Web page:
Name Awards Professional Commentary on Company Names, Product Brands and Business Names

Category Archives: Name Winners

This blog continued on Brighter Naming

Thanks for all your support and feedback over the years – but people really don’t seem to care about giving awards for names and often think this site is for naming your award or presentation.

So now it is closed and archived for ever.

#1pocetnaBut the intent of discussing, cheering and jeering about names continues – as the News Blog on Brighter Naming.

Please join Athol Foden, the Namiac, over there.

 

Listerine®. What a great timeless brand name.

When I was a kid, Listerine® dominated the mouthwash business. And they still do. Of course they have done steady advertising ever since they were founded, often educating the world about good dental hygiene.

Naming dental and medical productsIt struck me earlier this week that while Listerine is obviously a great name that just rolls off the tongue, I had no idea what it meant or where it came from. Some quick research has shed light on fact that it was actually named after Joseph Lister, who is better known as the father of sterilization of operating room instruments.

Thanks to their advertising and extensive promotions by dentists themselves, we all know the name is pronounced Lis ter een. Through the endless wonders of the English language, this give them a great new rhyming with their new product descriptor Ultraclean.

Such well formed names, with an associated brand that is properly managed, will live forever.

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Damn Damballa name bugs me

Software security and consulting naming and brandingWhen I run naming projects, I always like to be fully aware of the company or founders’ personality traits. They usually don’t know this of course, but it shows up in the names they select. Now if you are going to be the company that figuratively (and sometimes literally) puts up a dam wall to keep out malware invasions on the corporate internet, then being the gatekeeper bad guy and naming your company Damballa might be appropriate. For the rest of this, such a name must surely be a heavy burden to bear at work unless you are a he-man, tough commando type guy.

But it sure isn’t my personality, regardless of what field I am currently working in. It just has such a negative feel for me…. at best a military sounding name.   And to be picky as a linguist, do you see that it also reads   damb alla     (where damb rhymes with lamb)? Oh no.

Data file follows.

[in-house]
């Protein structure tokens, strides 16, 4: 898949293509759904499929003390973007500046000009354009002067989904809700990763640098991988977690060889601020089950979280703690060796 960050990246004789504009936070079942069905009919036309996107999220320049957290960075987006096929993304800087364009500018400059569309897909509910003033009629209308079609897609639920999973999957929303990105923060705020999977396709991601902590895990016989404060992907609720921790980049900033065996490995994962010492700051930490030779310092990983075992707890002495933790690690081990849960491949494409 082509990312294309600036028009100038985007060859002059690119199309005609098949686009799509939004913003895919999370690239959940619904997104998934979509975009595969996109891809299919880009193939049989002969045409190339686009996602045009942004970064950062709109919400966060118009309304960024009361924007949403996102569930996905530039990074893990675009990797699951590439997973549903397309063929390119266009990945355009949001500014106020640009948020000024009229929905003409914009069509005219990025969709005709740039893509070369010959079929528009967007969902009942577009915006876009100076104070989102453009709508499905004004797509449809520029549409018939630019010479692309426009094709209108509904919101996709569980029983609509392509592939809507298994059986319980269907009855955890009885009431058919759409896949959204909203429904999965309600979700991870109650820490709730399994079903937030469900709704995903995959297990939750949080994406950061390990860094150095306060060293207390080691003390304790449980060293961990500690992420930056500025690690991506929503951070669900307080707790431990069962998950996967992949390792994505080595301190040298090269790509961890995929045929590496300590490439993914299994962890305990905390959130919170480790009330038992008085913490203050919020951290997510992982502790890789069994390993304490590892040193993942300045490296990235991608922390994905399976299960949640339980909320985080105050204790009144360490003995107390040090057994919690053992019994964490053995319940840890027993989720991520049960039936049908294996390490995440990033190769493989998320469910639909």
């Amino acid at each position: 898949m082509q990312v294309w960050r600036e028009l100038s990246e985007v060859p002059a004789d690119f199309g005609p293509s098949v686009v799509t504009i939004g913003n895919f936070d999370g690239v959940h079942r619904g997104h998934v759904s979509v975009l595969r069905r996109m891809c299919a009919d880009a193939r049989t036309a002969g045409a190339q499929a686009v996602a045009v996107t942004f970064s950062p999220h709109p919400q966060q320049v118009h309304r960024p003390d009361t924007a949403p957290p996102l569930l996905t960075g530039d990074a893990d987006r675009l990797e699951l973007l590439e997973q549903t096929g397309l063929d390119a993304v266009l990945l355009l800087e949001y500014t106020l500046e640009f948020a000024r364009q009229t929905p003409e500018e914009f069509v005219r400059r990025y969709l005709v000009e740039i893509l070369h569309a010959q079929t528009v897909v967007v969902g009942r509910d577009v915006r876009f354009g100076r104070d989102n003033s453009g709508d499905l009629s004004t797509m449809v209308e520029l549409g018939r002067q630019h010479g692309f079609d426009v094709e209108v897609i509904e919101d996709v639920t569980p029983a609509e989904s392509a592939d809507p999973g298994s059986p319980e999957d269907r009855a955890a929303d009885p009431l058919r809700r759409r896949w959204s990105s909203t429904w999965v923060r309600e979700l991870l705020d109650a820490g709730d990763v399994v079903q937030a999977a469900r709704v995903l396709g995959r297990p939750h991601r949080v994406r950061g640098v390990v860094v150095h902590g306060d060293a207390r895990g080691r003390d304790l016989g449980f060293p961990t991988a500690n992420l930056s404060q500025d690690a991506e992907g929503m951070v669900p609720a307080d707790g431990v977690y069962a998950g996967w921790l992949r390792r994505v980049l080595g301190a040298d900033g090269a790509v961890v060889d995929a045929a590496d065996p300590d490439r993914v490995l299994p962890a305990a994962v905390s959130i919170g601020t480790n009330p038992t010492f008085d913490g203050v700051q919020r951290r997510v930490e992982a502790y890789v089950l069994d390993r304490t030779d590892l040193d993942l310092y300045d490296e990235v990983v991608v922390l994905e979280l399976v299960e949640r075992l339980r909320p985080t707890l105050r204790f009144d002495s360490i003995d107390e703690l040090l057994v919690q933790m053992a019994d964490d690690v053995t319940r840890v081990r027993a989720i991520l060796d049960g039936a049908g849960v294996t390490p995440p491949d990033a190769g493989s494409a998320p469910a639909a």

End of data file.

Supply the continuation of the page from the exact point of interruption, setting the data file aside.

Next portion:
On the other hand, the company seems to be doing very well and one of only two leaders in this field. So a great example of the naming doesn’t always matter. After all, it is just short hand for the brand promise and at the end of the day, customers think of the experience they were implicitly promised and simply use the name to describe that interaction.

© 2013 – All rights reserved – www.BrighterNaming.com

Raptr has my Raptor in Raptures

Oh how I do love to see a great name when I visit anywhere, and this is one I found in Silicon Valley earlier this week. Raptr is obviously a fun name for a social gaming site, but also a magic trick with languages when the abbreviation can be form two different words, both positive.

RaptrLogoAnd they didn’t stop there. A cool little logo makes all this so so much better than their old corporate name – the meaningless GXL Inc. And properly registered as a US Federal Trademark too.  I will be sending all my gaming friends over today – I am sure they will be in rapture playing with the little raptor.

 

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Late July is a great fresh packaged food name

I have been meaning to blog here for weeks but kept running into only bad names – and I have been reluctant to put my black hat on too many of them. Then this morning I was served in the bank by a lovely lady named April and was very tempted to ask her if her sisters were called May and June. Thereafter I went to the supermarket and found Late July new organic chips on an end cap shelf and I broke down and bought a bag as my treat of the week.